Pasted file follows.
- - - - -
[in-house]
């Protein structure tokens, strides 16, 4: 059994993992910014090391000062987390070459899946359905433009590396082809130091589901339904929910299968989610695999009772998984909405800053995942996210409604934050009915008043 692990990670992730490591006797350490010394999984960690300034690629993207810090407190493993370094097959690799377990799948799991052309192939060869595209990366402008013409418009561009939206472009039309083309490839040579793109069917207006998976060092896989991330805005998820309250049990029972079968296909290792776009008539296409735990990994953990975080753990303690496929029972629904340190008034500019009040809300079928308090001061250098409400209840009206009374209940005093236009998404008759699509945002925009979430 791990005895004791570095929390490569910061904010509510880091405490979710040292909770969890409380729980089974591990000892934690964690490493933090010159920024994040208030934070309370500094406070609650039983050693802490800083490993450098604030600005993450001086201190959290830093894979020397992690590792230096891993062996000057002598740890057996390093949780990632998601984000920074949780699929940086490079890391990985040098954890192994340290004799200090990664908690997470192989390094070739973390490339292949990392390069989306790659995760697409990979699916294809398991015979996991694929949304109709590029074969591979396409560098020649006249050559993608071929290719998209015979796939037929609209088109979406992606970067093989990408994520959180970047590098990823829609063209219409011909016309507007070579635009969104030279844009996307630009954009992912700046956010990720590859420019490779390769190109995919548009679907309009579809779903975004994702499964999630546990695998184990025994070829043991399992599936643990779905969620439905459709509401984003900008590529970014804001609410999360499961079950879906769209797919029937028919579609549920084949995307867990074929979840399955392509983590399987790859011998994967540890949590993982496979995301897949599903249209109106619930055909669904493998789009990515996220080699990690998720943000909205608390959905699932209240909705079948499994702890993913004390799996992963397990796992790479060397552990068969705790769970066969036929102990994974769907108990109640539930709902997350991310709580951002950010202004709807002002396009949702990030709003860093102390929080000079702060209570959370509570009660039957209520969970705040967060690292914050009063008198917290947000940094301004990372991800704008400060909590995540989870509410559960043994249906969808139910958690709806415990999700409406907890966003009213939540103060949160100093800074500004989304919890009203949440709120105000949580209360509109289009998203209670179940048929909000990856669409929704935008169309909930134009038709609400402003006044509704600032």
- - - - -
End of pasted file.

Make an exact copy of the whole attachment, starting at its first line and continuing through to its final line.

[in-house]
């Protein structure tokens, strides 16, 4: 059994993992910014090391000062987390070459899946359905433009590396082809130091589901339904929910299968989610695999009772998984909405800053995942996210409604934050009915008043 692990990670992730490591006797350490010394999984960690300034690629993207810090407190493993370094097959690799377990799948799991052309192939060869595209990366402008013409418009561009939206472009039309083309490839040579793109069917207006998976060092896989991330805005998820309250049990029972079968296909290792776009008539296409735990990994953990975080753990303690496929029972629904340190008034500019009040809300079928308090001061250098409400209840009206009374209940005093236009998404008759699509945002925009979430 791990005895004791570095929390490569910061904010509510880091405490979710040292909770969890409380729980089974591990000892934690964690490493933090010159920024994040208030934070309370500094406070609650039983050693802490800083490993450098604030600005993450001086201190959290830093894979020397992690590792230096891993062996000057002598740890057996390093949780990632998601984000920074949780699929940086490079890391990985040098954890192994340290004799200090990664908690997470192989390094070739973390490339292949990392390069989306790659995760697409990979699916294809398991015979996991694929949304109709590029074969591979396409560098020649006249050559993608071929290719998209015979796939037929609209088109979406992606970067093989990408994520959180970047590098990823829609063209219409011909016309507007070579635009969104030279844009996307630009954009992912700046956010990720590859420019490779390769190109995919548009679907309009579809779903975004994702499964999630546990695998184990025994070829043991399992599936643990779905969620439905459709509401984003900008590529970014804001609410999360499961079950879906769209797919029937028919579609549920084949995307867990074929979840399955392509983590399987790859011998994967540890949590993982496979995301897949599903249209109106619930055909669904493998789009990515996220080699990690998720943000909205608390959905699932209240909705079948499994702890993913004390799996992963397990796992790479060397552990068969705790769970066969036929102990994974769907108990109640539930709902997350991310709580951002950010202004709807002002396009949702990030709003860093102390929080000079702060209570959370509570009660039957209520969970705040967060690292914050009063008198917290947000940094301004990372991800704008400060909590995540989870509410559960043994249906969808139910958690709806415990999700409406907890966003009213939540103060949160100093800074500004989304919890009203949440709120105000949580209360509109289009998203209670179940048929909000990856669409929704935008169309909930134009038709609400402003006044509704600032």